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Parshas Toldos (5778)

A Mystical Look at Life Inside the Womb

In this week’s Torah portion we find recorded the very first “ultrasound” in history.

The Torah tells us (see Genesis 25:19-25) that our matriarch Rebecca conceived, and the children inside her “agitated” and jumped around like crazy, to the point that she just had to find out what was going on inside her. So off Rebecca went to inquire of the Great Obstetrician in Heaven, G-d Himself. And G-d told her (through His prophet) that she would be having twins who, due to their diametrically opposed spiritual natures, would be agitating against each other not just for the rest of her pregnancy, but for most of their lives.

Of course, this “spiritual” sonogram proved to be 100% accurate, as the Torah tells us in the next verse that Rebecca gave birth to twins, Jacob and Esau, who then spent the rest of their lives enmeshed in one of the most bitter sibling rivalries in human history!

Now it has only been in the 20th century that science has been able to come up with a way of peering into the womb of a pregnant woman, to get a glimpse of what the fetus looks like and how it lives. And now, with the latest sonogram technology available, our knowledge of the daily life and physical development of the human fetus has become even greater.

The Torah, however, has given us a mystical glimpse into the spiritual nature and activities of the human fetus, in a teaching that dates back at least 1500 years! The Talmud in Niddah 30b tells us the following about the development of the embryo in the mother's stomach:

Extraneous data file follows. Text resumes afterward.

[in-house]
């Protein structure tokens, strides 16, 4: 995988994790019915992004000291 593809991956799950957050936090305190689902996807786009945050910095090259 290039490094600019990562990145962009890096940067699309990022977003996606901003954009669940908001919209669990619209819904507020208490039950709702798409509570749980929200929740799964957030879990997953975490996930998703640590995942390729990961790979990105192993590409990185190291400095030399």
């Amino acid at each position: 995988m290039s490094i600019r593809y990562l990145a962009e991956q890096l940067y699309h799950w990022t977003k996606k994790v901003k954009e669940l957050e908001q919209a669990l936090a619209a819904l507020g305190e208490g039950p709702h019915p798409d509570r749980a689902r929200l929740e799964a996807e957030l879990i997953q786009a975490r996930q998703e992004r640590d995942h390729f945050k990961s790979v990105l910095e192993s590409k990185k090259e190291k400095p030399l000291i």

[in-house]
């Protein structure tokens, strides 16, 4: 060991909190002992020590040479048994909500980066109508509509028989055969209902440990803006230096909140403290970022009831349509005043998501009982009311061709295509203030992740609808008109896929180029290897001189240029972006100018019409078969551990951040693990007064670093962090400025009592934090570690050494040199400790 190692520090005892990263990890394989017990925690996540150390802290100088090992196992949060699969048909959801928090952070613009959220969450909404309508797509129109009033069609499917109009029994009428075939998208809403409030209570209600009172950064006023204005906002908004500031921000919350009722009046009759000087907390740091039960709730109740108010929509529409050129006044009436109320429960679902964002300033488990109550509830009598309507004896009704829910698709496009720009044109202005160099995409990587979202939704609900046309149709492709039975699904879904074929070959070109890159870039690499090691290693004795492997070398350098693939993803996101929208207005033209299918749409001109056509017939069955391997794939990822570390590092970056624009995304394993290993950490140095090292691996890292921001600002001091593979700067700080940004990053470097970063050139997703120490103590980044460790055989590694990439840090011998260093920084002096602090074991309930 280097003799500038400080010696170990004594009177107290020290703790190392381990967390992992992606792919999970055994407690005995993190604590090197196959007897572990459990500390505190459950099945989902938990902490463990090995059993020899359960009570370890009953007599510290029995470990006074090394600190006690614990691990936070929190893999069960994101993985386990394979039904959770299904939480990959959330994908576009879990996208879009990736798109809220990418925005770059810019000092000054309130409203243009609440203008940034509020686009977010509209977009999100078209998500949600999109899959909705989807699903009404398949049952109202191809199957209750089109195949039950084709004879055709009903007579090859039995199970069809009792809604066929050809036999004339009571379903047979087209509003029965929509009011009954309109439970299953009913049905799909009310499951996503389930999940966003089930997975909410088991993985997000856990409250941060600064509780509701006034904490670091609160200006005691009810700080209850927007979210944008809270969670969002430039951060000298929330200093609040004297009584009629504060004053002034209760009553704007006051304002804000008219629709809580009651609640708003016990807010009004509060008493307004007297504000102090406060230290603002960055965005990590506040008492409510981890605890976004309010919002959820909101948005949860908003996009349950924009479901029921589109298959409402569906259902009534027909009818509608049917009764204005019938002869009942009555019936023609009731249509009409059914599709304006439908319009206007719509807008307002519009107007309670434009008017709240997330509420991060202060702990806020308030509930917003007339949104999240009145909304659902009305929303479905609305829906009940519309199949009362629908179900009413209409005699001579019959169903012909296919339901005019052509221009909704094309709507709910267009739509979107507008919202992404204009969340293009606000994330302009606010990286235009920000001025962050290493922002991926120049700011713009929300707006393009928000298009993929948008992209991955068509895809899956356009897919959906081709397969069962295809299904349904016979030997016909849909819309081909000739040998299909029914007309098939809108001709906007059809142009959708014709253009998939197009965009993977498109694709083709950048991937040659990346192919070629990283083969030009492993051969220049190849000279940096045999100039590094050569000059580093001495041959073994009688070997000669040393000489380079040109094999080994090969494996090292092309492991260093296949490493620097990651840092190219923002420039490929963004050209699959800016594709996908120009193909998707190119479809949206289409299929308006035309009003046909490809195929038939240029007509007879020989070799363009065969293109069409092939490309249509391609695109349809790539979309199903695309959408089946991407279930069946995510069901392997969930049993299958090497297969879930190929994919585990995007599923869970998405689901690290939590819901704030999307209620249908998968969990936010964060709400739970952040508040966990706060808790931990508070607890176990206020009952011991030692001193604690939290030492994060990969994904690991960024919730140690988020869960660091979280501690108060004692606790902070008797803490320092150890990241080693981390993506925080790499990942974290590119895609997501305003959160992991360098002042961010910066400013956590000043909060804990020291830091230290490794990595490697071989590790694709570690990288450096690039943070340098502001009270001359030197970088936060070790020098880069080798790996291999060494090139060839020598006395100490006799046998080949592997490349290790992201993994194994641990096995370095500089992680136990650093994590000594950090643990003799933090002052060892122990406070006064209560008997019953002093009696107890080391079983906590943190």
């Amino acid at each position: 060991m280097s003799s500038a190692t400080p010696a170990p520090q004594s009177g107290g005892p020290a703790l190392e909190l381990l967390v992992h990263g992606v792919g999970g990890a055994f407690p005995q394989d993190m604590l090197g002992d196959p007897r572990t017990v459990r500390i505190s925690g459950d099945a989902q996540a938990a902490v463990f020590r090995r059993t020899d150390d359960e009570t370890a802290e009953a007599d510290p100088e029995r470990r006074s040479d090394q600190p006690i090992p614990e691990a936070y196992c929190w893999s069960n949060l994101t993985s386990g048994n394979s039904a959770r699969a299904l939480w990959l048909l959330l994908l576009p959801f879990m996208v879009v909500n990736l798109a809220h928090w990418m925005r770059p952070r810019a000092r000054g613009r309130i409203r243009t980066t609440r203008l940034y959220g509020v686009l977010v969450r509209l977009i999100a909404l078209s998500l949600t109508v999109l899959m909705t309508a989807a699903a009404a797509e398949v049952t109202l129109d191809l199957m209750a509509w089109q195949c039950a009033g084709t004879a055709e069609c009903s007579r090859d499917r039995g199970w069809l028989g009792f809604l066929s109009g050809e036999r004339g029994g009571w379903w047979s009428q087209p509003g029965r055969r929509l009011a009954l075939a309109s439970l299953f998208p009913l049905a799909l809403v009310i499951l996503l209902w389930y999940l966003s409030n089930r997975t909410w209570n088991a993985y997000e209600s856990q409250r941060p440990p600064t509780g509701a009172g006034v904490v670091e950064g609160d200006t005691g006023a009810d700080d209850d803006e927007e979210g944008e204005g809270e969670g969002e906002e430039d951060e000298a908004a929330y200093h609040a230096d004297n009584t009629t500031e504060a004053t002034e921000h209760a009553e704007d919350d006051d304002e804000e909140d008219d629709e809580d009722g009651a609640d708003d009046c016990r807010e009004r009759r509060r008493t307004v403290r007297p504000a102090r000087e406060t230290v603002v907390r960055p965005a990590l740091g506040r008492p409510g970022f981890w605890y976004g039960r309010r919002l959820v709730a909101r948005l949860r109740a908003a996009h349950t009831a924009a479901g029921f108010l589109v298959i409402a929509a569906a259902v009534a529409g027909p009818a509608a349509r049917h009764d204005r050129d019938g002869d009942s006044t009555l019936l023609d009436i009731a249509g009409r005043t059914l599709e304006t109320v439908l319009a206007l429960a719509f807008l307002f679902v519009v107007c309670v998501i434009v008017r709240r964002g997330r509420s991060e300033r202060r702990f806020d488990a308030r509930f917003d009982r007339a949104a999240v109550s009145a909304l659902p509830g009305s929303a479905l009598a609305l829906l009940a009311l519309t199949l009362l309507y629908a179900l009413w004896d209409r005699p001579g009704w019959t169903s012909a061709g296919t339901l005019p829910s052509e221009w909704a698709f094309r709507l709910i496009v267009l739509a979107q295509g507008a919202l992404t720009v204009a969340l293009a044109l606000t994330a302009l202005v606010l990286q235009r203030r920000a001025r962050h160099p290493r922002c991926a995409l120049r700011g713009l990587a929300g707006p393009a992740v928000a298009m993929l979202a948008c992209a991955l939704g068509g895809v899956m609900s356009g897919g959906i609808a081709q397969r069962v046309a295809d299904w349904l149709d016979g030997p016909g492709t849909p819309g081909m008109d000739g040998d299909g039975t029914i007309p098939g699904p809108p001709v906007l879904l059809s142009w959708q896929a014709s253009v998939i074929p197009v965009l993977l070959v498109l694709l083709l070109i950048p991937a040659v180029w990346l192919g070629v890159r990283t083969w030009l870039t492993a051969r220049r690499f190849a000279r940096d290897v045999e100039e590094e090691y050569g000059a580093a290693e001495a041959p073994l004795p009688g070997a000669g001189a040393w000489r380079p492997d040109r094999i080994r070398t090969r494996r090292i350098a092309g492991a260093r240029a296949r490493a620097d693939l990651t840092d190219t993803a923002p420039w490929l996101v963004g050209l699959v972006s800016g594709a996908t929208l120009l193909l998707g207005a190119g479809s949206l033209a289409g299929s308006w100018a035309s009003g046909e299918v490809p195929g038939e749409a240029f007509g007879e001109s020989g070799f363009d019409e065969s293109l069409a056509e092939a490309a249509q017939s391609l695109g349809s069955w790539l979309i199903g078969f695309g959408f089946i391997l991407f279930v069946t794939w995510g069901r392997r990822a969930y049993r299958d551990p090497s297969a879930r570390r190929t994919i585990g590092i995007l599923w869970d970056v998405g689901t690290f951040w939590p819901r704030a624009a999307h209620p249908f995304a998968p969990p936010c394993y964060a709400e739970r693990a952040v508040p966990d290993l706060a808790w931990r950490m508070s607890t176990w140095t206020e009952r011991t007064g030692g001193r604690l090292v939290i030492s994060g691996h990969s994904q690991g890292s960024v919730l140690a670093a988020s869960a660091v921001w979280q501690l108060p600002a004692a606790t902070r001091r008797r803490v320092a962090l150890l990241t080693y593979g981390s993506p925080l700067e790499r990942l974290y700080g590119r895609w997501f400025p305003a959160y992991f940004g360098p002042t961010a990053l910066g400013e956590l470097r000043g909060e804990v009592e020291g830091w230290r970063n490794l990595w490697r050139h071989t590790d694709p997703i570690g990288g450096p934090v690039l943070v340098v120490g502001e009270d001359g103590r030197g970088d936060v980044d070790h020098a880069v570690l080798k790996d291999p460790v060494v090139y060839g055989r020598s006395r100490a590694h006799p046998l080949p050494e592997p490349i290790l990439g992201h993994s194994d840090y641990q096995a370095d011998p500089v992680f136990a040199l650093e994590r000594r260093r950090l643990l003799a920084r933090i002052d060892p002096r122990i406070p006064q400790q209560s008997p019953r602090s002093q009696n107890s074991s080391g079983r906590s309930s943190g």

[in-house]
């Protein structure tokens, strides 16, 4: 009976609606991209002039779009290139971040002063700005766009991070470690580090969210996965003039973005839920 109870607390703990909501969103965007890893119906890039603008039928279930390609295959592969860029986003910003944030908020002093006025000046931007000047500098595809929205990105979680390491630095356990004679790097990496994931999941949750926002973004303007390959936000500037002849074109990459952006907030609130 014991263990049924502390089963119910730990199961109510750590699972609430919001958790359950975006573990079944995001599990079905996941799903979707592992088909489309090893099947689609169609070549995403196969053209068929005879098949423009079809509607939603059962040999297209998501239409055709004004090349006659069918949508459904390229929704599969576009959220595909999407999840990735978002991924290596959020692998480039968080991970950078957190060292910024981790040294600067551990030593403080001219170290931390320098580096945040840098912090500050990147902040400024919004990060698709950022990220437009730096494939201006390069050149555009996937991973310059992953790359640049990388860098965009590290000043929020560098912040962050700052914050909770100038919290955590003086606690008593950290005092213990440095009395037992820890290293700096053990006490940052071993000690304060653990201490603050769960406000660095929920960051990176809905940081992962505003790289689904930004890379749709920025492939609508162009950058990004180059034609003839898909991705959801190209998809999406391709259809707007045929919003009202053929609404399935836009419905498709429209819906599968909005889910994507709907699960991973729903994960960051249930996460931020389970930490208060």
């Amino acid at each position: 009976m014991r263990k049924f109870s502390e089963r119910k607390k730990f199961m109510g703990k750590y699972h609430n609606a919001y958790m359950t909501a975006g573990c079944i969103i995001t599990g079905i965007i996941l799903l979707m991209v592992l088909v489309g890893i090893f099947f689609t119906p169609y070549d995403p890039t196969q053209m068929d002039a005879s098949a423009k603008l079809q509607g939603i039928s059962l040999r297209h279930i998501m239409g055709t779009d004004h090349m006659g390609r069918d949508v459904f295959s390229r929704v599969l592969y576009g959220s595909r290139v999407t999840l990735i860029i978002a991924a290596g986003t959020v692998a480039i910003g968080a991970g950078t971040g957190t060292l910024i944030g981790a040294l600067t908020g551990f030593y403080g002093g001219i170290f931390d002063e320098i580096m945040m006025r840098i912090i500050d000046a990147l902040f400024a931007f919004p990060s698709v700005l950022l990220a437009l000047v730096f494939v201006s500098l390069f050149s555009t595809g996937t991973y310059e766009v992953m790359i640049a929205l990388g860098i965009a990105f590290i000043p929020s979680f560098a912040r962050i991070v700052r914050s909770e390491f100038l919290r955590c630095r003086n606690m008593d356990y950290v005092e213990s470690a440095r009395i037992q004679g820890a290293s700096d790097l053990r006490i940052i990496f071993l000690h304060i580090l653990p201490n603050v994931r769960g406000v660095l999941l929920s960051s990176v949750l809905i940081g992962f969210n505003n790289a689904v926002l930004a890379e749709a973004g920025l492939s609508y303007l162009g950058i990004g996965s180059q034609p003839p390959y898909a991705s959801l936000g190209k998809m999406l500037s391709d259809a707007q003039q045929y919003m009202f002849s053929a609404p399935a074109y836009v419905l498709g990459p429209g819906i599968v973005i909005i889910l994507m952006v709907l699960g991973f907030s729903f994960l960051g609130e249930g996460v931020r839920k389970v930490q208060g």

Rabbi Simlai expounded the following teaching: To what may a child be compared while it is in the womb of its mother? To a ledger that is folded and laid down. Its two hands rest on its two temples; its two elbows on its two ankles; its two heels rest against its two buttocks; and its head lies between its knees. Its mouth is closed and its navel is open, and it eats of what its mother eats and drinks of what its mother drinks. Miraculously, though, once it is born, and emerges into the air of the world, that which was closed [i.e. the mouth], opens, and that which was open [i.e. the navel], closes; for if it were not so, the newborn child would not be able to survive even for a moment. And a lamp is lit for the unborn child above his head, and with its light, he peers out and sees from one end of the world to the other end. And throughout one's life on earth, there are no days on which a person experiences more bliss than during those days in his mother's womb. And they teach the unborn child the entire Torah. As soon as he emerges into the air of the world, an angel comes and slaps him on his mouth - causing him to forget the entire Torah. The child does not leave the womb before it is made to take an oath. And what is the context of the oath that is administered to the unborn child? He is told as follows: Become a righteous person and not a wicked one; and even if the entire world says to you: "You are righteous" - be in your own eyes like a wicked person [i.e. don't become complacent because of other people's praise of your good deeds - always be aware that there so much more that you can grow]. Be aware that the Holy One, Blessed Is He, is pure; and his Heavenly servants are pure, and the soul that He has placed in you is also pure. If, throughout your sojourn on earth, you guard it in purity, fine; but if not, I shall take it back from you.